Unique aspects of 3D facial analysis provide the potential to develop traditional and novel collaborative networks. In addition to existing fruitful collaborations between Computer Engineers, Clinical Geneticists, Paediatricians, Dentists and Surgeons, networks could be expanded to include a diverse range of medical professionals and scientists. The engineered bases of these techniques will also benefit from progress within the greater bioinformatic community. Further input may be provided from commercial bodies, for example, noting the similarities between financial risk analysis and diagnostic algorithms, and between geological surface analysis and analysis of human surfaces.
There is a relative dearth of genetic and phenotypic information in some developing nations and amongst some populations, by virtue of geographic isolation or other factors. The low-cost and portability of 3D scanners can address these issues.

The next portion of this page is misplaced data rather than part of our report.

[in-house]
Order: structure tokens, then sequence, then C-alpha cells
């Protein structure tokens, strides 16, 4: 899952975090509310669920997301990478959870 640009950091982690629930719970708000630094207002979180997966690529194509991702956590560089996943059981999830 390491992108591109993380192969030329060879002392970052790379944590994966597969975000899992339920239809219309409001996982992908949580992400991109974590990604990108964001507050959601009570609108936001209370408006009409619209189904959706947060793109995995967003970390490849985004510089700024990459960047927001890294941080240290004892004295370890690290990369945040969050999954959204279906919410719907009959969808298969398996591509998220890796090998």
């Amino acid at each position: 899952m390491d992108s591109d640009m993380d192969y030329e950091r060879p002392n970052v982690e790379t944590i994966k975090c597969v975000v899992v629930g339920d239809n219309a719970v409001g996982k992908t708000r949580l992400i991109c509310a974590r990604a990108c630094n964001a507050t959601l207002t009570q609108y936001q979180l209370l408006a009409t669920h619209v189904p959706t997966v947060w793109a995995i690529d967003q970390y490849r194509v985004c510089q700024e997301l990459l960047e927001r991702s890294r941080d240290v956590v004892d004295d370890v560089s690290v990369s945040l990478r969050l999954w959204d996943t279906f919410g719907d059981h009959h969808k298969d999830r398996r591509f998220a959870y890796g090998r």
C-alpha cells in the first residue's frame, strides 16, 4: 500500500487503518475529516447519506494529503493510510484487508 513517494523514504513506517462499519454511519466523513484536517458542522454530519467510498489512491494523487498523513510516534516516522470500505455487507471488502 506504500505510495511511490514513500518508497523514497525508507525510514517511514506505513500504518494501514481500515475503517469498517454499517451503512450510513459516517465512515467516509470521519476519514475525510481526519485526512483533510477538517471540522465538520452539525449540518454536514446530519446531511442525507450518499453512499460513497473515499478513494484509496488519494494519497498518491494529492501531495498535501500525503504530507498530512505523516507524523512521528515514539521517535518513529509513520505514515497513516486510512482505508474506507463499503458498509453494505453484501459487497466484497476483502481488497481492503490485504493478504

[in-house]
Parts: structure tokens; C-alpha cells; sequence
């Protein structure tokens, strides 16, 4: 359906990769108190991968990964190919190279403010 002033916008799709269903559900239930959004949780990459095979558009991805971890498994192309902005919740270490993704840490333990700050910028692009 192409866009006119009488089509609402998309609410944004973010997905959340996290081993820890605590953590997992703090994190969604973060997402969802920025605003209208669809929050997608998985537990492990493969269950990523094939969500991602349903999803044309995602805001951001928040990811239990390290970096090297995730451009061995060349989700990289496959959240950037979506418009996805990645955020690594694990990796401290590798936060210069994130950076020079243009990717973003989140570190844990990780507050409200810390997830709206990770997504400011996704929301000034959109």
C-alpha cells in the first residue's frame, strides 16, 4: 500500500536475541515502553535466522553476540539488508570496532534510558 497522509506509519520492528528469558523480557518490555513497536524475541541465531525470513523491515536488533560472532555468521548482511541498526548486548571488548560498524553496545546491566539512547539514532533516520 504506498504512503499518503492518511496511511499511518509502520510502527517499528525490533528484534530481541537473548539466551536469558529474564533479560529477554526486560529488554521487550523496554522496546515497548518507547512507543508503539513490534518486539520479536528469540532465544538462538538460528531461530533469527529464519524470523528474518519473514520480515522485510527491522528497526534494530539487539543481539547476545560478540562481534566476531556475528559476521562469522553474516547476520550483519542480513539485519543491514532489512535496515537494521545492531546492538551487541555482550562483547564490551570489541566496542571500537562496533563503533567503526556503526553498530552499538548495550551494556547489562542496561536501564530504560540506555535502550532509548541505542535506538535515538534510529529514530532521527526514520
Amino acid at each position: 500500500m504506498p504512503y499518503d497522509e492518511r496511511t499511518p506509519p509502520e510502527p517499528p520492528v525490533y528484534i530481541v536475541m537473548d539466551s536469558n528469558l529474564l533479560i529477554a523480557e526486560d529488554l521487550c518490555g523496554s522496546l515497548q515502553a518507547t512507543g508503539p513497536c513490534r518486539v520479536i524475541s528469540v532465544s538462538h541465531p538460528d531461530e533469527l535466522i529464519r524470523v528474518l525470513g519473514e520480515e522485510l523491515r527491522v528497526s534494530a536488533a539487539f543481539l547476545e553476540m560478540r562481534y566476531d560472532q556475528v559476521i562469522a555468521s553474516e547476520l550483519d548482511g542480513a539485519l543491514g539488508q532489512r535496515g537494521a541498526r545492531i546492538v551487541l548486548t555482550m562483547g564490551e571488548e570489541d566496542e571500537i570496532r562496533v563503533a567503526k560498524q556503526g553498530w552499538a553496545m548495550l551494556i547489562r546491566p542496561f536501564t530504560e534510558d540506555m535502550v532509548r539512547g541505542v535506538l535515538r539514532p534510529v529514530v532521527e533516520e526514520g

When assessing an individual's facial morphology, Clinical Geneticists often “subtract” familial variation obtained from direct observation of a consultand's relatives or familial photographs. The ability to develop objective familial imaging to assess this, that is, “familial morphometrics,” will improve the sensitivity and specificity of 3D facial analysis. In general, morphometric techniques, an object's or organism's form (a concept that encompasses size and shape independent from orientation or position) is the structural information and the conventional observation of interest. These observations, however, are made in isolation and a context-based observation of shape currently does not exist. The introduction of context information as in computational linguistics [Qiu et al., 2011], can lead to an improved understanding of observations made. The idea is to combine contextual information with structural information already coded in the shape of an individual's face through the relationship of that individual's facial morphology with that of its parents. Such a combined contextual and structural model is novel within morphometrics and allows for unique solutions, including for applications to sparse and rare datasets. These analyses will need to be distinct to independent assessments of family members, as recognizing, rather than controlling for, parental facial variation may provide its own insights. For instance, although the significance is currently unknown, atypical facial asymmetry has been reported in unaffected mothers of children with Autistic spectrum disorders [Hammond et al., 2008].